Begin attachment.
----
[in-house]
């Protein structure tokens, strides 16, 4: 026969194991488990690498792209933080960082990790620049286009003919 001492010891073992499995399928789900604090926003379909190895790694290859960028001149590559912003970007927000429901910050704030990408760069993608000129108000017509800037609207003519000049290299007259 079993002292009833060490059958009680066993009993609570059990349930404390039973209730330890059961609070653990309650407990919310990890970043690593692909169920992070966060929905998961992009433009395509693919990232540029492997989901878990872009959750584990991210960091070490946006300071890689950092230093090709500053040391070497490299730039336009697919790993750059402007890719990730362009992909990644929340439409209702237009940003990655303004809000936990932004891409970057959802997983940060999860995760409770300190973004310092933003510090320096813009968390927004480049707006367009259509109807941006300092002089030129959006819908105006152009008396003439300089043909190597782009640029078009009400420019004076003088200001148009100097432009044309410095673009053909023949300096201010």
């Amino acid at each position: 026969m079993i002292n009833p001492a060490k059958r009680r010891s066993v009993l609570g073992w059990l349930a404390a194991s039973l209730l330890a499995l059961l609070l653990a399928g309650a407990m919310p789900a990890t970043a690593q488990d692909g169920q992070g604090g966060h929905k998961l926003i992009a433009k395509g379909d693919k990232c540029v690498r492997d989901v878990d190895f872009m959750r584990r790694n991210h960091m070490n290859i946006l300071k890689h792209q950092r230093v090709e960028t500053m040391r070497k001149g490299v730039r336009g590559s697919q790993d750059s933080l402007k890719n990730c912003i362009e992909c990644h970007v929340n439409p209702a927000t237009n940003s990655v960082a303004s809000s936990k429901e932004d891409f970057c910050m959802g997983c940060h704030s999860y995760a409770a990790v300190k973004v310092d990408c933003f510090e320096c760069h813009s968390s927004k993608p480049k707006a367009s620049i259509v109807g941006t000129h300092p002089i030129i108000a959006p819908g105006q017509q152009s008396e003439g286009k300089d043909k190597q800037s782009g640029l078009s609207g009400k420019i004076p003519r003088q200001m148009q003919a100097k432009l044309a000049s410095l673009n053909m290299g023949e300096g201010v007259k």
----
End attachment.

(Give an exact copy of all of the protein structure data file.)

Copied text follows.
[in-house]
């Protein structure tokens, strides 16, 4: 026969194991488990690498792209933080960082990790620049286009003919 001492010891073992499995399928789900604090926003379909190895790694290859960028001149590559912003970007927000429901910050704030990408760069993608000129108000017509800037609207003519000049290299007259 079993002292009833060490059958009680066993009993609570059990349930404390039973209730330890059961609070653990309650407990919310990890970043690593692909169920992070966060929905998961992009433009395509693919990232540029492997989901878990872009959750584990991210960091070490946006300071890689950092230093090709500053040391070497490299730039336009697919790993750059402007890719990730362009992909990644929340439409209702237009940003990655303004809000936990932004891409970057959802997983940060999860995760409770300190973004310092933003510090320096813009968390927004480049707006367009259509109807941006300092002089030129959006819908105006152009008396003439300089043909190597782009640029078009009400420019004076003088200001148009100097432009044309410095673009053909023949300096201010």
């Amino acid at each position: 026969m079993i002292n009833p001492a060490k059958r009680r010891s066993v009993l609570g073992w059990l349930a404390a194991s039973l209730l330890a499995l059961l609070l653990a399928g309650a407990m919310p789900a990890t970043a690593q488990d692909g169920q992070g604090g966060h929905k998961l926003i992009a433009k395509g379909d693919k990232c540029v690498r492997d989901v878990d190895f872009m959750r584990r790694n991210h960091m070490n290859i946006l300071k890689h792209q950092r230093v090709e960028t500053m040391r070497k001149g490299v730039r336009g590559s697919q790993d750059s933080l402007k890719n990730c912003i362009e992909c990644h970007v929340n439409p209702a927000t237009n940003s990655v960082a303004s809000s936990k429901e932004d891409f970057c910050m959802g997983c940060h704030s999860y995760a409770a990790v300190k973004v310092d990408c933003f510090e320096c760069h813009s968390s927004k993608p480049k707006a367009s620049i259509v109807g941006t000129h300092p002089i030129i108000a959006p819908g105006q017509q152009s008396e003439g286009k300089d043909k190597q800037s782009g640029l078009s609207g009400k420019i004076p003519r003088q200001m148009q003919a100097k432009l044309a000049s410095l673009n053909m290299g023949e300096g201010v007259k």